During this slack time of late December 2013, as I plan my 2014 travels, I want to revisit (in memory), two small business trips I took in the late 90s to Central and South America. I went to install software upgrades and give training classes of that software in Spanish (which I speak OK, along with French) to a small community college in San Juan, Puerto Rico and a large publishing company with offices in Bogota, Colombia.
In making my reservations for San Juan, this advertisement caught my imagination:
Hotel El Convento – Small Luxury Hotels of the World.
A converted convent from 1645, located in old town where I like to stay when visiting cities more than a few hundred years old, I considered the expense, took into account that the company was paying, and decided, “Why not? My first small luxury hotel.”
The hotel, with all the rooms opening to a courtyard, was a delight. I learned that luxury hotel means your bed will have dozens of multicolored pillows piled on it during the day, and at night they will come and remove the pillows from the bed top and turn down the bed covers for you and leave you chocolate and fresh fruit. Well worth the money the company was spending to have me there!
In San Juan I spent a few days teaching an older school administrator / system administrator and two student assistants how to paint computer screens and reports using our software in a cement and plaster building in sad disrepair, with no air conditioning in any of the school rooms – only in the computer room so we held our training there. The biggest challenge for me was to use technical words that I rarely spoke in my around-the-house Mexican Spanish. But they understood me well enough for the trip to be a success.
As far as my trip to Bogota, Colombia, I have several strong memories:
When I first arrived at my motel, which was neither luxury nor comfortable (perhaps I had been yelled at by my boss for spending too much on the San Juan trip so I spent too little on the Bogota one), I noticed two security guards walking around the neighborhood with machine guns and dobermans – the kind of guards you would expect to see in the US protecting a military installation. But there was no military installation here, just a few small stores and a hotel and some homes. So I assumed then that security guards are typically armed this way in Bogota, which, at the time (and still is?) a cocaine/drug-lord connected place where kidnappings and petty crime were common. Too I remember the power failing in the neighborhood just as night fell – I remember the silence as window air conditioner breathed its last – so I sat in my sweltering room for hours that evening staring at nothing, afraid to leave my door open to catch a night breeze as I did not have a machine gun nor a doberman for protection.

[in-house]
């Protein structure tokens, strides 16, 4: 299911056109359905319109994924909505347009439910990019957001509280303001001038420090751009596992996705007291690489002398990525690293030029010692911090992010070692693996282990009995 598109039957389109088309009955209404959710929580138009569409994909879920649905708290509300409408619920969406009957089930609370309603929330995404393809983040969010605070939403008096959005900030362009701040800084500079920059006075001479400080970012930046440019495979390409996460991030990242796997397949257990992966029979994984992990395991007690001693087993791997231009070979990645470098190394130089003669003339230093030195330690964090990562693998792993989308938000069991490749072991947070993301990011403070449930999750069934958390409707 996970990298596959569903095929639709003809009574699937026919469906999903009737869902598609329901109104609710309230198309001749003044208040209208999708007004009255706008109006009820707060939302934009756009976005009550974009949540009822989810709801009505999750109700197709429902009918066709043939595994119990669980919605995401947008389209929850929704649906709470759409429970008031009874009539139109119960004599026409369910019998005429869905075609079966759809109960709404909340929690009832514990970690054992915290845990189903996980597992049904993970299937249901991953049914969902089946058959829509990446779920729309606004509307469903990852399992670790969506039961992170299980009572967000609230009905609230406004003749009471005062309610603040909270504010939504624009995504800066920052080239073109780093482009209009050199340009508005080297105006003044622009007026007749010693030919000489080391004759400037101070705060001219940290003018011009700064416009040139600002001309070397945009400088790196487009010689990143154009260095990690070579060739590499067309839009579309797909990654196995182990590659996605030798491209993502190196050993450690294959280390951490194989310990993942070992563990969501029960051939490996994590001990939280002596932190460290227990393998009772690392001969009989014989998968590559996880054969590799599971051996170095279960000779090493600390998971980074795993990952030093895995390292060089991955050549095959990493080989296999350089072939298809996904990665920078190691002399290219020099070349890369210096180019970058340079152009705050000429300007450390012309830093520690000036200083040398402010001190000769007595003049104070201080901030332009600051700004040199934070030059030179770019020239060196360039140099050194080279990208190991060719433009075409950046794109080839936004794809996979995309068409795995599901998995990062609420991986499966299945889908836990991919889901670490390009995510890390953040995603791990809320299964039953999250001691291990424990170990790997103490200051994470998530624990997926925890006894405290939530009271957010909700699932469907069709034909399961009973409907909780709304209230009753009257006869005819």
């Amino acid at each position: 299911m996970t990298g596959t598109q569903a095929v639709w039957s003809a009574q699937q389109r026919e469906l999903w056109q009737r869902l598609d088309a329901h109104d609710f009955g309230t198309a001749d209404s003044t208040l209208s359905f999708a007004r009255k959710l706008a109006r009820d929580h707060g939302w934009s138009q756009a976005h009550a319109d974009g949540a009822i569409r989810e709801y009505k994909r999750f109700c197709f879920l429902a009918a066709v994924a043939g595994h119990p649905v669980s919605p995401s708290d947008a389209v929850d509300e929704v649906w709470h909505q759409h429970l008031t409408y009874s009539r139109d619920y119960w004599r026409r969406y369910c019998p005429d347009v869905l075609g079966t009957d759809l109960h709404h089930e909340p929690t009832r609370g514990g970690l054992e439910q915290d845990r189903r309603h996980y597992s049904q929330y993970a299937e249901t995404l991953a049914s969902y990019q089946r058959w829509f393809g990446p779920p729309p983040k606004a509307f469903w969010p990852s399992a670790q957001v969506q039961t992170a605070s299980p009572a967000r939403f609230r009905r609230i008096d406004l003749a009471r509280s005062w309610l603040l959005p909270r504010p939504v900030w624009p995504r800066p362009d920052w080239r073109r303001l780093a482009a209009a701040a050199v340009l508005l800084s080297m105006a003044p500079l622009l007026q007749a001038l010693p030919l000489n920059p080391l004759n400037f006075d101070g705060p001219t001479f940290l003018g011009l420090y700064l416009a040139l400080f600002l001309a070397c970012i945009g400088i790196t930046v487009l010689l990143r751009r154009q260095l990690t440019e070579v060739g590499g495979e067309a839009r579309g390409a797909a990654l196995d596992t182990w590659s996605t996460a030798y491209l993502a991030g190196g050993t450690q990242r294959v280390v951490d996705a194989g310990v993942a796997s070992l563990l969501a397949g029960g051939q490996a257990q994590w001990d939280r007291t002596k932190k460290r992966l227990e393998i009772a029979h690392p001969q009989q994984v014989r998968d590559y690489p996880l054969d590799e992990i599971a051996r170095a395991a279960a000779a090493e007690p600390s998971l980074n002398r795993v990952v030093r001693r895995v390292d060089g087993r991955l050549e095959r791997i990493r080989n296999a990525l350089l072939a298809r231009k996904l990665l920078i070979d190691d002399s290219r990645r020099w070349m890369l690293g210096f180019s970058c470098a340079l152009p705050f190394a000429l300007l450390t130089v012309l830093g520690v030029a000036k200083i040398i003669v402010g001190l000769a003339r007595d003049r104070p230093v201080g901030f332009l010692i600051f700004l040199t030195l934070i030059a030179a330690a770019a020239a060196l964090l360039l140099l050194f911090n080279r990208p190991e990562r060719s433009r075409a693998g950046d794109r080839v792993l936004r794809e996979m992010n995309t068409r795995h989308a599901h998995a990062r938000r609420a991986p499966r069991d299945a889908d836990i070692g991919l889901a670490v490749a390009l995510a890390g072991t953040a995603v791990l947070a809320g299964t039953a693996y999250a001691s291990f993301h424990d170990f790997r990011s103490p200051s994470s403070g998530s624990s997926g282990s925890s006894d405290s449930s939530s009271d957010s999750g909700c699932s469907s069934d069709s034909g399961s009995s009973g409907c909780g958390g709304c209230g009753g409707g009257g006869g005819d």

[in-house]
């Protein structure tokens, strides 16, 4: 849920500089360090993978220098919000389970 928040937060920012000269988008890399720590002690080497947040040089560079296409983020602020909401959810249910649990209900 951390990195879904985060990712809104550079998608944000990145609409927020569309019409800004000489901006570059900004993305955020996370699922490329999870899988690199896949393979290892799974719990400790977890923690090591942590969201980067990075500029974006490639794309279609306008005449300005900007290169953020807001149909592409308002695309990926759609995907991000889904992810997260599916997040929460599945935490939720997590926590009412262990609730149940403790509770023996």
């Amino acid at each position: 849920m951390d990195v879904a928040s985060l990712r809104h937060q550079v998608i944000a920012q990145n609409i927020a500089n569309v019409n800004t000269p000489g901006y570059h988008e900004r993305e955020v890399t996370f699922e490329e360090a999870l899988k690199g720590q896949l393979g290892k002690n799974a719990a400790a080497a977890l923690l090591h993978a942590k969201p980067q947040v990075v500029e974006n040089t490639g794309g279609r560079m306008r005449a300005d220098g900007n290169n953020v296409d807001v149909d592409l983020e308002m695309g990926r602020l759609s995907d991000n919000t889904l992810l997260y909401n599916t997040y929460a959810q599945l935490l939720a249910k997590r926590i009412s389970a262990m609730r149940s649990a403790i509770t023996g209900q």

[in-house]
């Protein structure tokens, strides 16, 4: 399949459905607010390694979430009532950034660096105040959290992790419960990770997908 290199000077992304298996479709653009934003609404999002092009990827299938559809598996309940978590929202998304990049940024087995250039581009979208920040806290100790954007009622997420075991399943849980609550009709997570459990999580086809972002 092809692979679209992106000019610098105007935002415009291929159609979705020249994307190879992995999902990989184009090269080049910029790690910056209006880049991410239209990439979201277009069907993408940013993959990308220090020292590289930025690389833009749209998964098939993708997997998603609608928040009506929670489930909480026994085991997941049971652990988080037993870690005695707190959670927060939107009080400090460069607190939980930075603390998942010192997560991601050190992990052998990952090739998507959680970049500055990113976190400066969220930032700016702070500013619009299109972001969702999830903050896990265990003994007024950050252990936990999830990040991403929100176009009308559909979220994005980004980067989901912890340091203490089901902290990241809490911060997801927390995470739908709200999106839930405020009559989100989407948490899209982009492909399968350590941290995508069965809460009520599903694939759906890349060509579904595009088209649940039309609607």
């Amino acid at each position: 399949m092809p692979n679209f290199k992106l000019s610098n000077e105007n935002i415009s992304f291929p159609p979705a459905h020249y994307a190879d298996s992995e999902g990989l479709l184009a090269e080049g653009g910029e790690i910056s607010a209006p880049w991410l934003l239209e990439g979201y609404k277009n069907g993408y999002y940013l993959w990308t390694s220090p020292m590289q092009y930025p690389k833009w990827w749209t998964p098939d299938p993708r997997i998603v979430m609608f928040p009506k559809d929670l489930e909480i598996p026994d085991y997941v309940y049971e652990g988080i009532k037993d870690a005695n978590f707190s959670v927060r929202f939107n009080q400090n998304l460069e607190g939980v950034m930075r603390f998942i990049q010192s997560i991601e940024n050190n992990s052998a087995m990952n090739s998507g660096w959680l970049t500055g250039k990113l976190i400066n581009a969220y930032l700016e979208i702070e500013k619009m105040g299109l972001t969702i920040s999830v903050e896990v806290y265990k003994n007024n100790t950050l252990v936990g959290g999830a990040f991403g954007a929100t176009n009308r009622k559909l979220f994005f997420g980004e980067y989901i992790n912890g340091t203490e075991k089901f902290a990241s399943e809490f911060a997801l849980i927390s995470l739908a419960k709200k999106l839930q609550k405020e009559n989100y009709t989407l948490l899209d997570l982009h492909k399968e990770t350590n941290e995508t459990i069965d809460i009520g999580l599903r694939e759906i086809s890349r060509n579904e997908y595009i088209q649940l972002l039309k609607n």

The customer picked me up from the hotel the next morning, and took me to nice offices downtown. I spoke proudly with my Mexican Spanish that had served me well in Puerto Rico, as I started the training session, only to realize that of the eight people in the class, three were from Colombia, two were from Peru, one from Chile and two from Uruguay. All Spanish speaking countries but it was not that simple. Half of them had trouble with my Mexican accent, and all had trouble with my Mexican idioms like “Hijole!” (in general, it seems that South Americans look down on Mexicans, so that was in the mix as well) And too, when I asked them, in Spanish, if they were ready to play with the product, they said “No, queremos trabajar con el producto!” No they wanted to work with the product, not play with it! Idioms and accents were hurdles for me, as well as the simple fact that some Spanish words for things in Mexico are not the same in Colombia or Chile or Peru, as some English words for things are not the same in the US as they are in the UK (diapers vs nappies, car trunk vs car boot).
At lunch-time fried chicken was brought in. With each boxed serving you received no napkins but instead thin white rubber gloves which you were supposed to put on so you could eat the greasy chicken. So we all sat at the table with our white rubber gloves on eating the fried chicken. We talked about differences of food and eating in Colombia versus the US. One fellow – maybe he was pulling my leg – told me that in Colombia they did not use beef for hamburgers but ground-up worms. As I sat there eating fried chicken with my rubber gloves on, I thought, why not?
I stayed over the weekend in Colombia to walk the city – and found they had closed down an entire freeway for the weekly ciclovía. Here is how Wikipedia describes a ciclovía:
“Each Sunday and on holidays from 7 am until 2 pm certain main streets of Bogota and other municipalities are blocked off to cars for the exclusive use of runners, skaters, and bicyclists. Bogota’s weekly ciclovías are used by approximately 2 million people (30% of citizens) on over 120 km of car-free streets.”
So I walked down this closed freeway with thousands of families and individuals walking, skating and biking, with drink sellers and food sellers on the side of the road ready to quench our hunger and thirst. After two hours I walked over to an old car on the side of the road with its trunk open next to a makeshift food stand. The couple at the food stand were dressed more simply than the city folk, and moved at their own rhythm – my thought was that they had come down from the mountains to sell their homemade stuffed empanada pies. I found that I too felt my body rhythm change as I interacted with these mountain folk – even their eyes moved slowly! Their closeness to me somehow calmed me, seduced me to their slower way of moving, of talking, of observing. Of stretching a moment to last as long as you wished, as you tasted their wonderful empanadas.
These are the memories that stuck with me, from San Juan and from Bogota, Colombia – memories that I wanted to share.